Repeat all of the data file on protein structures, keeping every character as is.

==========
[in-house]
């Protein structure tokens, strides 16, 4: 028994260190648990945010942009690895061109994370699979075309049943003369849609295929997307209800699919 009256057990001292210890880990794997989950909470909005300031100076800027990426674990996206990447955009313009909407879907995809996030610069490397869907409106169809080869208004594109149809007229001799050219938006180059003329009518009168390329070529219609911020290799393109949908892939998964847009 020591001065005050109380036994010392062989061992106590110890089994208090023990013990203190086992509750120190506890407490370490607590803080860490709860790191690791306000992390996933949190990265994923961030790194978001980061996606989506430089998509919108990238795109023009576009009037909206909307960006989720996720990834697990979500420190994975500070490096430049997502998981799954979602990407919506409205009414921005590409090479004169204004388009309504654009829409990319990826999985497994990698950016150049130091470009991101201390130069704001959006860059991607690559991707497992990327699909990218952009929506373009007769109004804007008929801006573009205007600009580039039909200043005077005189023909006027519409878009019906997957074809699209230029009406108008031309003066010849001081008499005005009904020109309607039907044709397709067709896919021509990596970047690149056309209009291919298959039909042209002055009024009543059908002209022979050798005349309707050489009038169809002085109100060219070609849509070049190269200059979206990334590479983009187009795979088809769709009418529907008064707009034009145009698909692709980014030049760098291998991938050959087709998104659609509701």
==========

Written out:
[in-house]
């Protein structure tokens, strides 16, 4: 028994260190648990945010942009690895061109994370699979075309049943003369849609295929997307209800699919 009256057990001292210890880990794997989950909470909005300031100076800027990426674990996206990447955009313009909407879907995809996030610069490397869907409106169809080869208004594109149809007229001799050219938006180059003329009518009168390329070529219609911020290799393109949908892939998964847009 020591001065005050109380036994010392062989061992106590110890089994208090023990013990203190086992509750120190506890407490370490607590803080860490709860790191690791306000992390996933949190990265994923961030790194978001980061996606989506430089998509919108990238795109023009576009009037909206909307960006989720996720990834697990979500420190994975500070490096430049997502998981799954979602990407919506409205009414921005590409090479004169204004388009309504654009829409990319990826999985497994990698950016150049130091470009991101201390130069704001959006860059991607690559991707497992990327699909990218952009929506373009007769109004804007008929801006573009205007600009580039039909200043005077005189023909006027519409878009019906997957074809699209230029009406108008031309003066010849001081008499005005009904020109309607039907044709397709067709896919021509990596970047690149056309209009291919298959039909042209002055009024009543059908002209022979050798005349309707050489009038169809002085109100060219070609849509070049190269200059979206990334590479983009187009795979088809769709009418529907008064707009034009145009698909692709980014030049760098291998991938050959087709998104659609509701």